‘My child had no chance’, grieving north Belfast mum tells inquest

Police and specialist investigators examine the scene of the fatal collision  that killed five-year-old Conor ONeill in north Belfast almost three years ago
Police and specialist investigators examine the scene of the fatal collision that killed five-year-old Conor ONeill in north Belfast almost three years ago

A grieving mother broke down in court on Wednesday as an eye-witness recalled the moment her five-year-old son was killed as he cycled close to his home in north Belfast.

Conor O’Neill had pleaded with his mum to let him have 10 minutes outside on his bike before heading to school on a bright summer morning in June 2014.

An inquest hearing in Belfast heard how the child was cycling near his home at Rosehead in the Oldpark area when he was involved in collision with a Vauxhall Astra being driven by a neighbour.

Conor’s mum Ciara Mailey wept uncontrollably as another neighbour, Collette Quinn, explained how Conor attempted to steer his bike away from danger but was struck and run over by the car.

Ms Quinn, who was walking her own children to school on the adjacent footpath, said: “I could see the panic on his face. He knew he was going to crash.”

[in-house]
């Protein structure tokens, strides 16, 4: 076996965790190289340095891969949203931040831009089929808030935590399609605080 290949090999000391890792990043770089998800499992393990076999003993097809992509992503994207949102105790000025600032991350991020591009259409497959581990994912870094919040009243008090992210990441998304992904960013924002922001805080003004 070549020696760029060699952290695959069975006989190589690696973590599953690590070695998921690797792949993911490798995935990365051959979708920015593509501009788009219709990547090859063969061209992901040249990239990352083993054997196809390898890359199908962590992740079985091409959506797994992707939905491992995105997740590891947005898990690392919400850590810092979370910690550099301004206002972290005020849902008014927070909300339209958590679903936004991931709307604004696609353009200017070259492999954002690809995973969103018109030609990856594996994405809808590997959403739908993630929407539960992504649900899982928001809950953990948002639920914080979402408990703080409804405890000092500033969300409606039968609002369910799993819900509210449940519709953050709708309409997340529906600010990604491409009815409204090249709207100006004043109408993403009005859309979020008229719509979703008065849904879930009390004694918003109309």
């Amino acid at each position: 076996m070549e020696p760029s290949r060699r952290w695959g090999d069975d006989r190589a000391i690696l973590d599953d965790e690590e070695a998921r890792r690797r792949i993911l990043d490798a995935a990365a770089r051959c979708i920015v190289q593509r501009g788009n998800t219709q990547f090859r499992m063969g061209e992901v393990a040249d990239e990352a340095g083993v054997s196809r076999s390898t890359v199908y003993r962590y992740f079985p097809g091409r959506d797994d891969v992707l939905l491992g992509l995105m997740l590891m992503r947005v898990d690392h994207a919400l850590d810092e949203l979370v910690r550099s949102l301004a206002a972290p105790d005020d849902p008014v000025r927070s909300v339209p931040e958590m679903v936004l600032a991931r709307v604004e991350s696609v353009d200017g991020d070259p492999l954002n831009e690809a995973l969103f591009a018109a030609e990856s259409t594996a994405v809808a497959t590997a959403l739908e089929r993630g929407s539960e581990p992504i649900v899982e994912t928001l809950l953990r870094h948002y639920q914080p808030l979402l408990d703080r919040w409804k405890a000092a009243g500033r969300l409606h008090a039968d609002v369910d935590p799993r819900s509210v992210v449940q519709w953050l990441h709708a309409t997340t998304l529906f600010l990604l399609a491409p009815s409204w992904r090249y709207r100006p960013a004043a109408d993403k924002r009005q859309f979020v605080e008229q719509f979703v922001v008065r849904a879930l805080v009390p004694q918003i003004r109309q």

She said Ms Mailey had come out to look for Conor and was approaching the scene shortly before 9am on June 11. Ms Quinn said she heard Ms Mailey scream out ‘Collette no ... tell me no” as the car struck the child.

Coroner Suzanne Anderson heard evidence from a forensic scientist that the Vauxhall car being driven by Charlene Glackin was turning left at a junction on the edge of the main housing development.

Emerson Callendar said marks on the road, caused by the child’s bicycle being dragged under the car, indicated that the vehicle had not completed the intended 90-degree turn when the crash occurred, and was travelling at no more than 15mph.

Based on this observation, Mr Callendar said the pillar between the front passenger side door and windscreen, along with the passenger-side wing mirror, could have “substantially obscured” the driver’s view of Conor coming towards her.

“The car was travelling at a low speed when the collision occurred,” Mr Callendar said.

Conor suffered lacerations to his brain and a fractured skull which were described as “non survivable”.

The specialist accident investigator was adamant the point of impact was prior to the Vauxhall car reaching the give way line between the two roads, despite both the driver’s statement and Ms Quinn’s evidence indicating that the turn had been completed, or almost completed, at the time.

When this evidence was put to the scientist by barrister Nick Jones representing Conor’s family, Mr Callendar replied: “In my opinion that is clearly not the case.”

Ms Quinn also told the court that her own four-year-old son had been knocked down by a car at the same junction one week before the fatal accident but had escaped with minor injuries.

Having composed herself to give evidence, Ms Mailey also told the coroner she had been in a position to see that the Vauxhall had turned the corner before the accident.

“My child had no chance,” Ms Mailey added.

Concluding the inquest with her findings, the coroner said witnesses had given evidence to the best of their recollections, but she said witnesses in general “often get distances and movements of vehicles and people mixed up”.

Ms Anderson said: “Physical evidence showed marks on the road where Conor’s bike first hit the ground.”